Clinical cards were exported to an Excel workbook. Statistical analyses were performed by using the statistics program GraphPad InStat. To compare qualitative variables the exact Fischer's test was used. To compare quantitative variables the Mann-Whitney test was used. Statistically significant differences were considered when p < 0.05. Variables statistically different between responsive and non-responsive groups in the univariate analysis were included in a multiple linear regression analysis to identify independent predictive factors of poor response to treatment with CyA.



The clinical characteristics of patients are shown in table I. Thirty-five patients with severe UC refractory to steroids who received cyclosporine intravenously were included. Six patients also received CyA previously in other flare-ups. Thus, a total of 41 flares were studied. Fifteen patients (42.8%) were female. Median age was 34 (26-40) years at admission. Five patients (14.3%) were smokers and 21 (60%) were non-smokers. Eight patients were on maintenance treatment with azathioprine (22.9%).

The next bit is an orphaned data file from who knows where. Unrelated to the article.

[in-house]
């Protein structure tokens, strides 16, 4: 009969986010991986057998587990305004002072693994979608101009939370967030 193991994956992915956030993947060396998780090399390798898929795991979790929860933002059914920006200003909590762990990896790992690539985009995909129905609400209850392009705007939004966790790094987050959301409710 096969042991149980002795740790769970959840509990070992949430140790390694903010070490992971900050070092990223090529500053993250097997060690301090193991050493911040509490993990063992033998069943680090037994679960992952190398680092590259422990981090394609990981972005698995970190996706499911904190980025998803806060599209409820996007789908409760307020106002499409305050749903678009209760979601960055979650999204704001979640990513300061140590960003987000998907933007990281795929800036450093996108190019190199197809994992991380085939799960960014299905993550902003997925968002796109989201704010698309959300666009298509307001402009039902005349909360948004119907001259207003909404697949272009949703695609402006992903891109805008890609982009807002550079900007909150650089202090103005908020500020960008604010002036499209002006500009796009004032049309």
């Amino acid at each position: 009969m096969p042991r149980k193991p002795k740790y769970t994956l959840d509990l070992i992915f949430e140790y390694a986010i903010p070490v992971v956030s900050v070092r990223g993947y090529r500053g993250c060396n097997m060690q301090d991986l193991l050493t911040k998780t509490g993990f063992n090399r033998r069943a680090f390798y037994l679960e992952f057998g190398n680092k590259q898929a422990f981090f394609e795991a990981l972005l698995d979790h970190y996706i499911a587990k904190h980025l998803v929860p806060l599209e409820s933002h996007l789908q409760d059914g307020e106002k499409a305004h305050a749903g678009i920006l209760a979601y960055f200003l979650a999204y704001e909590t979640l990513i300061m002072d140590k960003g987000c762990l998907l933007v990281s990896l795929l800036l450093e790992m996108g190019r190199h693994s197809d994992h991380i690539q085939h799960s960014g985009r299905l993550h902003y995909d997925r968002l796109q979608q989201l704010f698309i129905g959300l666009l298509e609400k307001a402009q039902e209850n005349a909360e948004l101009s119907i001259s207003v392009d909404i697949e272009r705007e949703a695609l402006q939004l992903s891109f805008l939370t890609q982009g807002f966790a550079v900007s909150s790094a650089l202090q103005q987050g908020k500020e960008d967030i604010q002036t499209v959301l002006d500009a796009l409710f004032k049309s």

A complete response to CyA after 10 days of treatment was achieved in 20/41 flares (48.8%), a partial response in 9 (22%), and absence of response in 12 (29.2%) (Table II).

There were no statistical differences between groups regarding type of response to CyA and serum CyA at days 3 or 10 (Table III).

Factors associated with absence of clinical response

To determine which epidemiological, clinical or biological parameters could shortly predict absence of response to intravenous CyA, different variables were used (Table IV). A univariate analysis between patients with complete response and absence of response was performed (Table V) to identify subjects to be included in a subsequent multivariate analysis.